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Cryptomining Malware - Silent But Deadly
By Sumit Bansal, Managing Director of ASEAN and Korea, Sophos
The cryptocurrency landscape will remain one of top discussion, given the volatile and mysterious behaviour of the currency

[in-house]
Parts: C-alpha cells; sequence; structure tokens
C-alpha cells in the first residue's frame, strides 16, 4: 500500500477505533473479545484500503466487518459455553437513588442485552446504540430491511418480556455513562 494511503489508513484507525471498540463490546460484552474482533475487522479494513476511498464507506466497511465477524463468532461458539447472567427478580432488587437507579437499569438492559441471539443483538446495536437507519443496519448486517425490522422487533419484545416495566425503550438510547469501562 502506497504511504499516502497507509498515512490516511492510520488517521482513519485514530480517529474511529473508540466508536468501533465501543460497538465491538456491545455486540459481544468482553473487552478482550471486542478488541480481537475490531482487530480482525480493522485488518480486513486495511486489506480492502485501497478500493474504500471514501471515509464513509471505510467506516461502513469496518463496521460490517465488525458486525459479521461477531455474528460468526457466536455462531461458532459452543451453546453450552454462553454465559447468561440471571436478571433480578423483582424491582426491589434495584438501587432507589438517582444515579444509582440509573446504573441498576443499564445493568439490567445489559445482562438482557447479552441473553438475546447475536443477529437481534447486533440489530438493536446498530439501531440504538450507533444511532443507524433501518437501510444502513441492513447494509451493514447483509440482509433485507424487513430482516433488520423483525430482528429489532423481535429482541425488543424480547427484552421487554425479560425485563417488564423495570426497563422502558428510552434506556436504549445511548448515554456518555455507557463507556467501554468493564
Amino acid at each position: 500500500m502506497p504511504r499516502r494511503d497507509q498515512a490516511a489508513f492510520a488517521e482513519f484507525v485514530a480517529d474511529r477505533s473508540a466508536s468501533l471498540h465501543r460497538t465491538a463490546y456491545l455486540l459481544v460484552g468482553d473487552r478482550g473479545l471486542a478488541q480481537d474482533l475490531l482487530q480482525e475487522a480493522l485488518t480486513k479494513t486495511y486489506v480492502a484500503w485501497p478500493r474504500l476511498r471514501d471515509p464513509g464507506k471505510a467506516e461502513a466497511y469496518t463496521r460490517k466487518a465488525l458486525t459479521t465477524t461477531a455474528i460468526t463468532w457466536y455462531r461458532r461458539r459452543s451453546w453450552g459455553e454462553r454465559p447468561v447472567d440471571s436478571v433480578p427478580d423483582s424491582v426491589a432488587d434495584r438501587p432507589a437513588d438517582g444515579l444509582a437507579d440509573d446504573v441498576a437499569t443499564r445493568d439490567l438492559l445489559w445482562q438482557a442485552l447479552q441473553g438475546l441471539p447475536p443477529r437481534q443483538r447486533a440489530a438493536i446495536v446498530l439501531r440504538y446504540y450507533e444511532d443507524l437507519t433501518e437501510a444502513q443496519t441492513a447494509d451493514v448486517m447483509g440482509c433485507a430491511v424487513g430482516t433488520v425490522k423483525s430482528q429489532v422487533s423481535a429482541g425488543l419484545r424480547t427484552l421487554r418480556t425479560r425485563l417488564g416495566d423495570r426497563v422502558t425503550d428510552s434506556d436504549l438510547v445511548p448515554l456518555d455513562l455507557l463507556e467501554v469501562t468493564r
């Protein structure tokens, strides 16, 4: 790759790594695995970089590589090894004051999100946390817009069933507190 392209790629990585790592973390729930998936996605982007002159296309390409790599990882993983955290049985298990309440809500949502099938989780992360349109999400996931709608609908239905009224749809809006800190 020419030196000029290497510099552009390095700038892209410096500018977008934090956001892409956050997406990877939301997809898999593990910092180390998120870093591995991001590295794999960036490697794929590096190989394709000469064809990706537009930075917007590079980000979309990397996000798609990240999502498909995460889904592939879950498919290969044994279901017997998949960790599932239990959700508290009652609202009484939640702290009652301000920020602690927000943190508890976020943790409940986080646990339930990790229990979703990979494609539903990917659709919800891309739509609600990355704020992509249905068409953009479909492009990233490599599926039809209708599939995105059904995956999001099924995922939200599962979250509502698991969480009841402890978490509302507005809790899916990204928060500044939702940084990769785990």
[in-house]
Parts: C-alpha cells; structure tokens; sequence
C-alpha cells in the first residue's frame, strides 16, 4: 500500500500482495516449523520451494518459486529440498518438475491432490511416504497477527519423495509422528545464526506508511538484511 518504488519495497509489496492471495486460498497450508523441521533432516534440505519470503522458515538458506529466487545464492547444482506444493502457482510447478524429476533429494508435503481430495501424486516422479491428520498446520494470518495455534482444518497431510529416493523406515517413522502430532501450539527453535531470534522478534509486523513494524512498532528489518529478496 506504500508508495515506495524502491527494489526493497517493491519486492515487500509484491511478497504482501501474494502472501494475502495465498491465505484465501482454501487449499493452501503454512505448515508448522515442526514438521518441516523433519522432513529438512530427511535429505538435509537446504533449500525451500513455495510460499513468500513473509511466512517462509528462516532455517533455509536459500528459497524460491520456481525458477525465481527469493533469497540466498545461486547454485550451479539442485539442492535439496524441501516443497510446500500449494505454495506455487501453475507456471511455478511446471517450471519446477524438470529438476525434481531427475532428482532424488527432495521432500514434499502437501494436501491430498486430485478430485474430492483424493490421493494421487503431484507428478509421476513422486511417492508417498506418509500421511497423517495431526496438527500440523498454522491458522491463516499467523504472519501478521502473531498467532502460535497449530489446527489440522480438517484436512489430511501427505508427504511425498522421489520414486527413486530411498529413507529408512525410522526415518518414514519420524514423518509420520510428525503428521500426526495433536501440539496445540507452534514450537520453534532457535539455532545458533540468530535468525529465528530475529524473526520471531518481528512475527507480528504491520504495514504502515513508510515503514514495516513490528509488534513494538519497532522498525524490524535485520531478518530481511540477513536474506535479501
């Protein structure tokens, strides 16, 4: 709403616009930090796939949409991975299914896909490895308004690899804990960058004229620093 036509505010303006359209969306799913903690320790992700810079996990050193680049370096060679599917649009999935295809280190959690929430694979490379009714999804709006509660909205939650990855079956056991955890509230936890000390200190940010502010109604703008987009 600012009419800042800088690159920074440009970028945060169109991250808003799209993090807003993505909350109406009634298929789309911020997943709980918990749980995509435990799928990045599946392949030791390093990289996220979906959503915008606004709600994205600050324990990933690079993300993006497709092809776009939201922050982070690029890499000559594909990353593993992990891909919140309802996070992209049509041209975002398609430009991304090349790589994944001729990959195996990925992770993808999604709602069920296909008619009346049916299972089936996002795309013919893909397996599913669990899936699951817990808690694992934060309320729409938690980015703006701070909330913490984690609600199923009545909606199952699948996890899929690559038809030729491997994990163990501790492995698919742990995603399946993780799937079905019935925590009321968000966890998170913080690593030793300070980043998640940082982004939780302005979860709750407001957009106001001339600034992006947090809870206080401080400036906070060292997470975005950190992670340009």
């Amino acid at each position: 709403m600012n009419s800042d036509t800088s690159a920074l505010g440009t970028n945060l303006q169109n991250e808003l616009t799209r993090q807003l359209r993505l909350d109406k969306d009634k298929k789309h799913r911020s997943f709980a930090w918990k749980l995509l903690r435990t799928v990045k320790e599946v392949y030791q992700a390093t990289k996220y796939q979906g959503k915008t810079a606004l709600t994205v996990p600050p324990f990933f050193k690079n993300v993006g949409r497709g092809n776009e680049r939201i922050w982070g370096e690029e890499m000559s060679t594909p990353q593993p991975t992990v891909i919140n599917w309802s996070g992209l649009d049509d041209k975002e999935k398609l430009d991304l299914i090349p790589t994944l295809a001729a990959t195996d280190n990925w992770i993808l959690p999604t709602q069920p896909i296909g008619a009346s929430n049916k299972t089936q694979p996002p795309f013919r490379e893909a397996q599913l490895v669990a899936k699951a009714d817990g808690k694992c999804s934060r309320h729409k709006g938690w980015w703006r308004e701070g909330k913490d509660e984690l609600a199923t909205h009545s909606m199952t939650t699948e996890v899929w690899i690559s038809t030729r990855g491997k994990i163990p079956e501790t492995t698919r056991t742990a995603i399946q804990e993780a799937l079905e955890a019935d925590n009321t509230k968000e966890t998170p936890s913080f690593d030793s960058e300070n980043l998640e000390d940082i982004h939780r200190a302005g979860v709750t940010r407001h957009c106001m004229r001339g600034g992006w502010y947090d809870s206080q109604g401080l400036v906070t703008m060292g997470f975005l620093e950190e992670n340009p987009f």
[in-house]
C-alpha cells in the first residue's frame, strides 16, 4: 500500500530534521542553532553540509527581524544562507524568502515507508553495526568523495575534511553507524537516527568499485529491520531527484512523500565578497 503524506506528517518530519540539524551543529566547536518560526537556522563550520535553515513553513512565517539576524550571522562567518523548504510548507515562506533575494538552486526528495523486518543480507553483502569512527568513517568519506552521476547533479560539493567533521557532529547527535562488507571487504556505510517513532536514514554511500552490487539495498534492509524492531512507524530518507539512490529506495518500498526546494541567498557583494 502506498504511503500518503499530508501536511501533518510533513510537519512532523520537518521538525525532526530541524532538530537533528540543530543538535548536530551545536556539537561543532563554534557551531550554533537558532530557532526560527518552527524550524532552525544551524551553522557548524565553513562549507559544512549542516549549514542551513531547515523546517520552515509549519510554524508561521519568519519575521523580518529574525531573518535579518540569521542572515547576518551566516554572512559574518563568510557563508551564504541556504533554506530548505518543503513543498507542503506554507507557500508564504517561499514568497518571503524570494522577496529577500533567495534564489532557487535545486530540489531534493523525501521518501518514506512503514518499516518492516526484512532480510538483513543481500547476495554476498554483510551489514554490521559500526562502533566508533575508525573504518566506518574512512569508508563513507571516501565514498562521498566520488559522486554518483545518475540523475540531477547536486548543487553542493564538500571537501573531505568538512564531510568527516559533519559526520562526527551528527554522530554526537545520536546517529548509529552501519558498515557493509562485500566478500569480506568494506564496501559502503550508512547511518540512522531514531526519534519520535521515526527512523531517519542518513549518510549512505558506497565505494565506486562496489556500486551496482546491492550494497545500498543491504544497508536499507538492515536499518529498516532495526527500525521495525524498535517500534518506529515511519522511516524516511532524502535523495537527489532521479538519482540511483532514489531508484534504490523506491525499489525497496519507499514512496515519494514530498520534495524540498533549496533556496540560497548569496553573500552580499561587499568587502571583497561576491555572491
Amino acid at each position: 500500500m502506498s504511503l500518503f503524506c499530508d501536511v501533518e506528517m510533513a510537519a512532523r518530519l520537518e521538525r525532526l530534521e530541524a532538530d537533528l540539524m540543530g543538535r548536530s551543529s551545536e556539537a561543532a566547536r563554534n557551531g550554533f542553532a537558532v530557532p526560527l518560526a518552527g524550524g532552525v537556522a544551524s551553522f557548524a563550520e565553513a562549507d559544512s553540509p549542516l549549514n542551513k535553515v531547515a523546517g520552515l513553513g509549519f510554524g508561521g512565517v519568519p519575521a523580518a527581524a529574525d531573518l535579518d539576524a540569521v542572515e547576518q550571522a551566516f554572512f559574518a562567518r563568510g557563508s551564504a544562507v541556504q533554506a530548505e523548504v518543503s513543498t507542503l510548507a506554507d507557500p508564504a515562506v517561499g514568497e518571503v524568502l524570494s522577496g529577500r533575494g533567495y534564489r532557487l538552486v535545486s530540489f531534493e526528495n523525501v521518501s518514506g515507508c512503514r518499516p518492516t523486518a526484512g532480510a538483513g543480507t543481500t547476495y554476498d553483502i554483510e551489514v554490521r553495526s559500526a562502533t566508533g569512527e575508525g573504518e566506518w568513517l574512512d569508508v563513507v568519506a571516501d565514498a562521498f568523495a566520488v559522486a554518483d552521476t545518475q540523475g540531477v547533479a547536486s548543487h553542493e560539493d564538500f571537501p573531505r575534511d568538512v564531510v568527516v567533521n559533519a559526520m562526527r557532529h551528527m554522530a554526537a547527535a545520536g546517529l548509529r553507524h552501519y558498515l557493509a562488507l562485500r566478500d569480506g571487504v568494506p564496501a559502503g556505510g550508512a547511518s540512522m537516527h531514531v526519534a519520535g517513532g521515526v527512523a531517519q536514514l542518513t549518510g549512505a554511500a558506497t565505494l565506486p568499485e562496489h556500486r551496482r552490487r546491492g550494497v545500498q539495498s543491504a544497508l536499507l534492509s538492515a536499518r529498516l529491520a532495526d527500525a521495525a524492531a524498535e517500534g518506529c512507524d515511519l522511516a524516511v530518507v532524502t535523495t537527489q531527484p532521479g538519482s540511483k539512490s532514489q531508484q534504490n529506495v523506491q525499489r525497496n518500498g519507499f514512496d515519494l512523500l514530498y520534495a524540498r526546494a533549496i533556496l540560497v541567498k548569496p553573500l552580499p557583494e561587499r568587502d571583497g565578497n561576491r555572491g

Measures that we put in place to simply handle the currency alone without factoring in threats, is a recipe for disaster. For example, in mid-September, China’s central bank ceased operations for virtual currency trading platforms in Beijing and Shanghai, South Korea banned financial institutions from dealing in with virtual currency on fears of creating a bubble and similarly in Singapore, the Monetary Authority of Singapore issued warnings, cautioning the public about the risk of the ‘bitcoin bubble’. As with any rapidly adopted trend, there is always the risk of agents who apply their own malicious agenda for personal gains. This is exactly what happened with Cryptocurrency. Cryptomining is the process to discover cryptocurrencies such as Bitcoin, Monero or Ethereum and has seen increased operations around the world, from individuals to companies who are looking to acquire digital currencies. The process of cryptomining involves the combination of advanced servers, an extremely fast network and financially-sound backing. Cryptomining malware is when crypto-crooks covertly infect your computer with software to do the calculations needed to generate cryptocurrency; the crooks keep any cryptocoin proceeds for themselves. They do this because, to make any substantial returns with coinmining, you need a lot of electricity to deliver a lot processing power on a lot of computers. There are two options if you were to seriously venture into the cryptomining space, either rent space in a giant coinmining server farm with the latest technology and incur high costs, or you can steal electricity from others, processing power and air conditioning by using malware to sneak cryptomining malware into their networks, their browsers, their coffee shops, and more.